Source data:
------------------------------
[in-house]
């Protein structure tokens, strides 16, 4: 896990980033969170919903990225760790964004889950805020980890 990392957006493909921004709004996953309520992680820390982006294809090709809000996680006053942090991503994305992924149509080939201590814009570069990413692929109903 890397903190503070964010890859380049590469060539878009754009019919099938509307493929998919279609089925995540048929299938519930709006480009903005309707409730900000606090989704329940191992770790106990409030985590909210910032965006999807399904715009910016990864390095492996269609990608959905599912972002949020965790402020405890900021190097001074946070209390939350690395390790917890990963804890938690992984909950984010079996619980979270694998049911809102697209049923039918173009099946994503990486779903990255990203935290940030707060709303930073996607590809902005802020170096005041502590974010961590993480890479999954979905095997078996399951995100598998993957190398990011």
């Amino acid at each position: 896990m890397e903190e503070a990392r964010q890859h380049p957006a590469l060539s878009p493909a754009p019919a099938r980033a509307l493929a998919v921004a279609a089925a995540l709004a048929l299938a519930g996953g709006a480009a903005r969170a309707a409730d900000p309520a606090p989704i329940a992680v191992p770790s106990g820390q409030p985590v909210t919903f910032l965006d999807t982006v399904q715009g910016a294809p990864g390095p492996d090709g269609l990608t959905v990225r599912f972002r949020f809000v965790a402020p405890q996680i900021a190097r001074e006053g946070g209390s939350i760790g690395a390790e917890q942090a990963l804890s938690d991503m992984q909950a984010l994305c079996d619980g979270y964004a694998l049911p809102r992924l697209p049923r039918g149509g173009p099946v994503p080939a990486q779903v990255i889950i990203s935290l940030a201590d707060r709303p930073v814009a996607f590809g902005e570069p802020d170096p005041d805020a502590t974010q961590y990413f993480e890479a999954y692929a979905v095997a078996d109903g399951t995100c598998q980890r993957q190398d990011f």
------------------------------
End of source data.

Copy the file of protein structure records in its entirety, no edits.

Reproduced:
[in-house]
């Protein structure tokens, strides 16, 4: 896990980033969170919903990225760790964004889950805020980890 990392957006493909921004709004996953309520992680820390982006294809090709809000996680006053942090991503994305992924149509080939201590814009570069990413692929109903 890397903190503070964010890859380049590469060539878009754009019919099938509307493929998919279609089925995540048929299938519930709006480009903005309707409730900000606090989704329940191992770790106990409030985590909210910032965006999807399904715009910016990864390095492996269609990608959905599912972002949020965790402020405890900021190097001074946070209390939350690395390790917890990963804890938690992984909950984010079996619980979270694998049911809102697209049923039918173009099946994503990486779903990255990203935290940030707060709303930073996607590809902005802020170096005041502590974010961590993480890479999954979905095997078996399951995100598998993957190398990011």
């Amino acid at each position: 896990m890397e903190e503070a990392r964010q890859h380049p957006a590469l060539s878009p493909a754009p019919a099938r980033a509307l493929a998919v921004a279609a089925a995540l709004a048929l299938a519930g996953g709006a480009a903005r969170a309707a409730d900000p309520a606090p989704i329940a992680v191992p770790s106990g820390q409030p985590v909210t919903f910032l965006d999807t982006v399904q715009g910016a294809p990864g390095p492996d090709g269609l990608t959905v990225r599912f972002r949020f809000v965790a402020p405890q996680i900021a190097r001074e006053g946070g209390s939350i760790g690395a390790e917890q942090a990963l804890s938690d991503m992984q909950a984010l994305c079996d619980g979270y964004a694998l049911p809102r992924l697209p049923r039918g149509g173009p099946v994503p080939a990486q779903v990255i889950i990203s935290l940030a201590d707060r709303p930073v814009a996607f590809g902005e570069p802020d170096p005041d805020a502590t974010q961590y990413f993480e890479a999954y692929a979905v095997a078996d109903g399951t995100c598998q980890r993957q190398d990011f």